CHAT: concert pitch
|From:||John Cowan <jcowan@...>|
|Date:||Wednesday, October 8, 2003, 20:16|
Christophe Grandsire scripsit:
> Really?! I've always been taught (including by music teachers) that the
> "la" (as we call it, in a much nicer way than simple letters :)) ) was
> 440Hz, and that it was such everywhere, by international agreement (I
> wonder if it's not part of the SI specifications...).
It is not SI, but it is an ISO standard (ISO 16:1975), first established
by an international convention in London in 1939. It's nice to know that
with the world on the brink of the largest war ever fought, people were
still taking the time to agree on an international standard concert pitch.
Before that, there were various national standards: the French established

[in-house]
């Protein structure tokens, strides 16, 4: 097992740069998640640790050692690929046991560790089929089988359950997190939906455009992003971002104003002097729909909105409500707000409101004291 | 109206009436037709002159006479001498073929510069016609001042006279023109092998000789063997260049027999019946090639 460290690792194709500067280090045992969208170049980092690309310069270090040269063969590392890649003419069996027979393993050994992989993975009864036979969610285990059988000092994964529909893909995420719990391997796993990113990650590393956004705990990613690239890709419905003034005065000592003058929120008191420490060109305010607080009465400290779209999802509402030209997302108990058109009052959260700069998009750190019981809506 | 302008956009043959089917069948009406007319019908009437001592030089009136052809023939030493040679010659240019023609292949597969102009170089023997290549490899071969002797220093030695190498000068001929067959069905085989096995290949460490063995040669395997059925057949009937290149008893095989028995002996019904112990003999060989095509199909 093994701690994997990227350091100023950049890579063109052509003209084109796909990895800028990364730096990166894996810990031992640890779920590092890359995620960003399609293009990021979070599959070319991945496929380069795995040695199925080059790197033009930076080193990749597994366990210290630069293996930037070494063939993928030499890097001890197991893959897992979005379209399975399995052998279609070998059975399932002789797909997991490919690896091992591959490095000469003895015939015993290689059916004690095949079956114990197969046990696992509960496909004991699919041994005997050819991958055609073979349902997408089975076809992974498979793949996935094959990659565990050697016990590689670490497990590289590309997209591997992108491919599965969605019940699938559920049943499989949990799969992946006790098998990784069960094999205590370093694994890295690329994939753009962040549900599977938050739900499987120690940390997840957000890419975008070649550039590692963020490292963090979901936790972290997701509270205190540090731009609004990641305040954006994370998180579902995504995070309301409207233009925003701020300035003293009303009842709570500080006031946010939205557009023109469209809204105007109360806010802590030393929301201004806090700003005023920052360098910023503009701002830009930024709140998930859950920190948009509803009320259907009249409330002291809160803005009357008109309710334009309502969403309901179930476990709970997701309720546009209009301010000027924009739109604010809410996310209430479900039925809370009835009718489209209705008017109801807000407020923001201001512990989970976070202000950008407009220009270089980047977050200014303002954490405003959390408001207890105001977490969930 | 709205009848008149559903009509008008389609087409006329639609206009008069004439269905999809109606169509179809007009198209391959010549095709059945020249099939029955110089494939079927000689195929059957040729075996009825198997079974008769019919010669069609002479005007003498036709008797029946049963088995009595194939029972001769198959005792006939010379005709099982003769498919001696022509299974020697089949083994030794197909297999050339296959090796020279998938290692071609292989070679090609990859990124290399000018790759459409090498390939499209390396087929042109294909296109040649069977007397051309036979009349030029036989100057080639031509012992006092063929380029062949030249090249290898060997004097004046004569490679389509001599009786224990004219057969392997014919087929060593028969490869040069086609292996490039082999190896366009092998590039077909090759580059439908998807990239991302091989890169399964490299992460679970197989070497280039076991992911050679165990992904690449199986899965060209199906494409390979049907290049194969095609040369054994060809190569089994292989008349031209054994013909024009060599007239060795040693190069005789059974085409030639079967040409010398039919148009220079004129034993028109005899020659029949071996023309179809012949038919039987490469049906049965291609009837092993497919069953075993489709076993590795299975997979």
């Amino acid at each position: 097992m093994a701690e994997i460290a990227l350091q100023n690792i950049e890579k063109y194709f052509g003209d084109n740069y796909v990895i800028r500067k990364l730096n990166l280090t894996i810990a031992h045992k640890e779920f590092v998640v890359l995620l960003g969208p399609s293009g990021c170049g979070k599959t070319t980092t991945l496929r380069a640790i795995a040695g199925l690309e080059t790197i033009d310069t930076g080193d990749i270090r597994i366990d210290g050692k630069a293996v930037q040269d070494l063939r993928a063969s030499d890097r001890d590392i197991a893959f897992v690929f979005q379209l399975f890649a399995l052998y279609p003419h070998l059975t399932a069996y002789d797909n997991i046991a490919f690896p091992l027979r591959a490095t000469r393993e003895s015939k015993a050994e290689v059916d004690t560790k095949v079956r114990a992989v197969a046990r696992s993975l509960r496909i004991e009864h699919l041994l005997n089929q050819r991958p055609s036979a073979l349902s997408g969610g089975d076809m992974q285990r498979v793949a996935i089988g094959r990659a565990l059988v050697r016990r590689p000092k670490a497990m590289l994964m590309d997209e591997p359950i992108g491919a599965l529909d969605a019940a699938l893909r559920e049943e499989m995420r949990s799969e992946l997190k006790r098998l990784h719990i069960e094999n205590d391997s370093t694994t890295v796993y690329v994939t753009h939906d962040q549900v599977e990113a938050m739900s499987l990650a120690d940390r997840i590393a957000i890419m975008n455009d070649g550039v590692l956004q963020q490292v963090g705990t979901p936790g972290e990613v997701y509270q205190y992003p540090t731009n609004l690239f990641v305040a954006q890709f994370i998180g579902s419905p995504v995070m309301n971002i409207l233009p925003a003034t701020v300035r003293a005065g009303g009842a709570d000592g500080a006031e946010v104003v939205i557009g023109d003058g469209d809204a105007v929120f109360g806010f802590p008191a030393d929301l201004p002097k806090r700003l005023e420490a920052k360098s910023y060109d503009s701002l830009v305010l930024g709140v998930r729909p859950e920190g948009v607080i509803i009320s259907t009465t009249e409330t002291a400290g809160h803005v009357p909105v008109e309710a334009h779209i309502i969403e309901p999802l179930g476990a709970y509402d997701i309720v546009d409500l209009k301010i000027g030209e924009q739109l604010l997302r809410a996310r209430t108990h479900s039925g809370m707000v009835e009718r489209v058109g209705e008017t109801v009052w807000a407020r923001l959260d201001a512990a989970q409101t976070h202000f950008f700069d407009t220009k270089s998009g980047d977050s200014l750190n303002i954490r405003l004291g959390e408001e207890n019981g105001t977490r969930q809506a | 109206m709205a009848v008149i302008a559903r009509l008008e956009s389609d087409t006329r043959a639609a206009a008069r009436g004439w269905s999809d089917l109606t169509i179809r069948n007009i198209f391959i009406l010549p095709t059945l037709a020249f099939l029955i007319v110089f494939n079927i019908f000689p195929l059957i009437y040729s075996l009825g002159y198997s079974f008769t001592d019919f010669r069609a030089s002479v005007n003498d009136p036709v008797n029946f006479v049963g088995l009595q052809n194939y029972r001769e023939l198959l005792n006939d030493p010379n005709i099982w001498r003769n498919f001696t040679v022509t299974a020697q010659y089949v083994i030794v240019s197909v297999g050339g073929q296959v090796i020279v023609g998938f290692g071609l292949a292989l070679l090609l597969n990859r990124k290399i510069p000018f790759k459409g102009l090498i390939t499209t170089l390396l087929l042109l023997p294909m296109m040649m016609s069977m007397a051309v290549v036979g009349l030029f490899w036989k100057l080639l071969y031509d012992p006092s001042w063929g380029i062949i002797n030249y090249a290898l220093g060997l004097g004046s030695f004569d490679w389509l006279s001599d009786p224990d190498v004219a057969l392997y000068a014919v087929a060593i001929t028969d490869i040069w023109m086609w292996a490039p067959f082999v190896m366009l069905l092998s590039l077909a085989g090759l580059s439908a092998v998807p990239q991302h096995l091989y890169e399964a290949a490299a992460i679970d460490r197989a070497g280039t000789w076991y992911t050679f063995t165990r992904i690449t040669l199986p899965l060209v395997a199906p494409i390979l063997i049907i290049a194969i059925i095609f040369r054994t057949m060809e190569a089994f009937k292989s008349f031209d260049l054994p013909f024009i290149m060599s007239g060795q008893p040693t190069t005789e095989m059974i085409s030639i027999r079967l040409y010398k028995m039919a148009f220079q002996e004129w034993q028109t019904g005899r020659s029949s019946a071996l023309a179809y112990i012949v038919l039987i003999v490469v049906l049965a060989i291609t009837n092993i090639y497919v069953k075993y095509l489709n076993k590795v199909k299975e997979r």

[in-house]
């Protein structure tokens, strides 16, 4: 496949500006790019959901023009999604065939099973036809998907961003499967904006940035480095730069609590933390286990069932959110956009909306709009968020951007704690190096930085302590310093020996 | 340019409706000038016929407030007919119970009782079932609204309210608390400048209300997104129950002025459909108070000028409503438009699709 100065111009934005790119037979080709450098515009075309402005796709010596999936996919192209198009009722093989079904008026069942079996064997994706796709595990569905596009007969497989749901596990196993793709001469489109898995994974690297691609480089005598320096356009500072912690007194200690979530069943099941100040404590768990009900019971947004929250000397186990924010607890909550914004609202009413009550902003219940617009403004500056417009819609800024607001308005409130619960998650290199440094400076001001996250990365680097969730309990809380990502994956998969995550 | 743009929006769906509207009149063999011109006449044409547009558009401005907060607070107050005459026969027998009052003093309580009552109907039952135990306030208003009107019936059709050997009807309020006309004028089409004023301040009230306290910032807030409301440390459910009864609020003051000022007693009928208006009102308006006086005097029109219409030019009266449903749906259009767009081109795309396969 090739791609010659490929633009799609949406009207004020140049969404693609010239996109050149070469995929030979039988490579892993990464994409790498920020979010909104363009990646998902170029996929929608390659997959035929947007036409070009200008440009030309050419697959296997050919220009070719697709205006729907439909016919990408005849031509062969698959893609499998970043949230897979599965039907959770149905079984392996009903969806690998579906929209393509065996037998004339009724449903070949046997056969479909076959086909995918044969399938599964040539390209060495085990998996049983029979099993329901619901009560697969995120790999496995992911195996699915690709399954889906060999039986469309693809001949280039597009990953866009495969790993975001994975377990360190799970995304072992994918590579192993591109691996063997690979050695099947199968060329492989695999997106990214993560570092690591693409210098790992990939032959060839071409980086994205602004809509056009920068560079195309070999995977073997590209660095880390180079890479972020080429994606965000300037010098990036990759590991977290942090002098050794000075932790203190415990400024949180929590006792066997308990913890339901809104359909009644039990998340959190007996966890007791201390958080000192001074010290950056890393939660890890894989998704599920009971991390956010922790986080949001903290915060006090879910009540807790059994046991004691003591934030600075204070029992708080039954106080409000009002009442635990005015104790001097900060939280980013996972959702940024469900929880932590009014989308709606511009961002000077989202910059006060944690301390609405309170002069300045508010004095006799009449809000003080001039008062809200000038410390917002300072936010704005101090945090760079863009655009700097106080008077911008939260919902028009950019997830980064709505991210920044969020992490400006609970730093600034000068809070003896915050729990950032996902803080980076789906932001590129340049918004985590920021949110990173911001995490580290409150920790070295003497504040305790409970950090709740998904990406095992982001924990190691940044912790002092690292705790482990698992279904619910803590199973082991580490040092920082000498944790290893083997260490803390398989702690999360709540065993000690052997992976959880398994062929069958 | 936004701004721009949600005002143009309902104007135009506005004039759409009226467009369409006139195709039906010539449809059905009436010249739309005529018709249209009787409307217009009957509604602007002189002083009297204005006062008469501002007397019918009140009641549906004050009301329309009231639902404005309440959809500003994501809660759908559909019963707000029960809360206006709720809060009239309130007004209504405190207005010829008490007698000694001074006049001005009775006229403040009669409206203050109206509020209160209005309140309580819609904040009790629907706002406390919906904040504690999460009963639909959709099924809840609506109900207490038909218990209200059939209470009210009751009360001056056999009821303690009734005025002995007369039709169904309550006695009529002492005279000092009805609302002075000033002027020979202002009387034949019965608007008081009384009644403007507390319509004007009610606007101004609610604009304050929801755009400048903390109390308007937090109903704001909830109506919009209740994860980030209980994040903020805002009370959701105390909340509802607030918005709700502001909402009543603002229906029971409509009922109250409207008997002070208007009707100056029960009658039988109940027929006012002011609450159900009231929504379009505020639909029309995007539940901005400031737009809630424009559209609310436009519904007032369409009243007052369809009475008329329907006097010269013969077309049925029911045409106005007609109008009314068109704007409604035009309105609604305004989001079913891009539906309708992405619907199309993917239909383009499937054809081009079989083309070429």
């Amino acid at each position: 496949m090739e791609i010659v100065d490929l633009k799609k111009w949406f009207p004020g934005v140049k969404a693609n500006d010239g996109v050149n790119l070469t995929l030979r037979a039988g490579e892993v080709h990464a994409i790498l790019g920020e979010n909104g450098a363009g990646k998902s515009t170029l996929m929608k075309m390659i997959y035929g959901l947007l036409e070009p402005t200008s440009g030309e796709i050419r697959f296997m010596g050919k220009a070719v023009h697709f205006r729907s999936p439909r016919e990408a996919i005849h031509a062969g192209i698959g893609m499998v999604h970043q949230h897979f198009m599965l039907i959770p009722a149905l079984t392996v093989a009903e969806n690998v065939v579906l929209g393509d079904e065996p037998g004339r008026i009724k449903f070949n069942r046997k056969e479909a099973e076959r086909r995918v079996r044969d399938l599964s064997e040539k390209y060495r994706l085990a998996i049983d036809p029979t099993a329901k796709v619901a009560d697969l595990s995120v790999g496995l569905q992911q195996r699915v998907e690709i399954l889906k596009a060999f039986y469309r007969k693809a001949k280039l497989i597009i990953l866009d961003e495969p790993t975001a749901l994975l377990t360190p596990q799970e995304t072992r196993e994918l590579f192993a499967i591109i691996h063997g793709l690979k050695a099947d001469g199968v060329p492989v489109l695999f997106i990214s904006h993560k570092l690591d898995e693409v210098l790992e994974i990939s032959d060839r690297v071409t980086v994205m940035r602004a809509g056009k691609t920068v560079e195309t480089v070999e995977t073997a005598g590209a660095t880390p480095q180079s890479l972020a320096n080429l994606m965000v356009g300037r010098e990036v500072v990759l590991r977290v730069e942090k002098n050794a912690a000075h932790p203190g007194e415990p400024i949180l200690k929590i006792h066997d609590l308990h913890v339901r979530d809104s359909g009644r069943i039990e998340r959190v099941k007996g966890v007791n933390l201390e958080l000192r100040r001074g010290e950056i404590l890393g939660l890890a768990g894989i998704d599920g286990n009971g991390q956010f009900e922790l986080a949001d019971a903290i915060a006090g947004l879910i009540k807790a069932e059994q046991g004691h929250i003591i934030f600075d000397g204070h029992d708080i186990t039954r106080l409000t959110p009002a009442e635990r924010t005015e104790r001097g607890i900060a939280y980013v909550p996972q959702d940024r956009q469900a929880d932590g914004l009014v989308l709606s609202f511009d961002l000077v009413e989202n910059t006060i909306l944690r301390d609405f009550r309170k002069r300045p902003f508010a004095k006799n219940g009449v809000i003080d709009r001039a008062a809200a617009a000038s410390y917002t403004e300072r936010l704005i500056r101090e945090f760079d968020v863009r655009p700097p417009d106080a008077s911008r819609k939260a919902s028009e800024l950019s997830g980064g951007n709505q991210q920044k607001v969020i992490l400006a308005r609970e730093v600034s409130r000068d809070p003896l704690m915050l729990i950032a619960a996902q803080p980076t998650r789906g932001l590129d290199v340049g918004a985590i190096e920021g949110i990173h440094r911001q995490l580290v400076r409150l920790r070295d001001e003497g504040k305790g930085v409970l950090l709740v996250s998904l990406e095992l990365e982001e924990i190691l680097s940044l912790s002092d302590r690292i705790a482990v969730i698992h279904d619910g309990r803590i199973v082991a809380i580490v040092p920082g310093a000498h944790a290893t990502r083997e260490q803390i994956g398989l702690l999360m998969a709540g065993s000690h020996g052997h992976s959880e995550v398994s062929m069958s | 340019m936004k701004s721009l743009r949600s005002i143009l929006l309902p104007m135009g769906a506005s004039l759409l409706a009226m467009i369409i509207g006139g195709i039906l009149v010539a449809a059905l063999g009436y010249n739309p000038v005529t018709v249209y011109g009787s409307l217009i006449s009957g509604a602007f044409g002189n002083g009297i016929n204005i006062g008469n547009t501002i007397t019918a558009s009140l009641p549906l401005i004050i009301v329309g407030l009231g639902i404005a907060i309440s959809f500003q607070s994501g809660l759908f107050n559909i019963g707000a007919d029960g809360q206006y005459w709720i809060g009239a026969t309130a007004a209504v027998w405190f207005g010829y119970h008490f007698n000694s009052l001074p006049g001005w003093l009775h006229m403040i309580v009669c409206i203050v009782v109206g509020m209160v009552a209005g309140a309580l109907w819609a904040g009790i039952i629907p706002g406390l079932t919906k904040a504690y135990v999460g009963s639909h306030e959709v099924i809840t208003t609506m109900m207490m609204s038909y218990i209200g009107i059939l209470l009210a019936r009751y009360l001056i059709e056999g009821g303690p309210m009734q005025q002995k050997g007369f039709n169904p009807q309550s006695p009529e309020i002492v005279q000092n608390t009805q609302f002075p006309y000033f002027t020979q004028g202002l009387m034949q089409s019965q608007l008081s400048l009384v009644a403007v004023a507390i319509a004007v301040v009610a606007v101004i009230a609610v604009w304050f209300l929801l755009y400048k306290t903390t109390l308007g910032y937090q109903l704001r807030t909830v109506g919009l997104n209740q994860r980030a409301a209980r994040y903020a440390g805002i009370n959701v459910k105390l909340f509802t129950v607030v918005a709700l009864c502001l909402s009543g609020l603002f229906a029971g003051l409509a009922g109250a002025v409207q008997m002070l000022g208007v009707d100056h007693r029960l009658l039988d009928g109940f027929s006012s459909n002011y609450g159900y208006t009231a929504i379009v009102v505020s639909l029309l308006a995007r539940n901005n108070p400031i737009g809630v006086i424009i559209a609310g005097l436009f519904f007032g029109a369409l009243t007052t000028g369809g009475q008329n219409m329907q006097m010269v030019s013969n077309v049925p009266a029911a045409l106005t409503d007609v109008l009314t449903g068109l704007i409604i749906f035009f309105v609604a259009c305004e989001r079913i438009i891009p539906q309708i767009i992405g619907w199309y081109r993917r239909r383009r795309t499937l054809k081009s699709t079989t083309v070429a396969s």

A=435 in 1859 by law, and the (British) Royal Philharmonic Society set
A=439 in 1896. It is known that Mozart favored A=422 and Handel A=423.
Generally speaking, higher pitches (as high as A=567 in the case of some
pipe organs) produced a more brilliant tone, but were murderous on the
human voice with its fixed tessitura; the A=440 standard is a compromise.
BTW, in Britain the note in question is notated "a'", and in the U.S. it
is notated "A4", based on the number of octaves on a standard piano.
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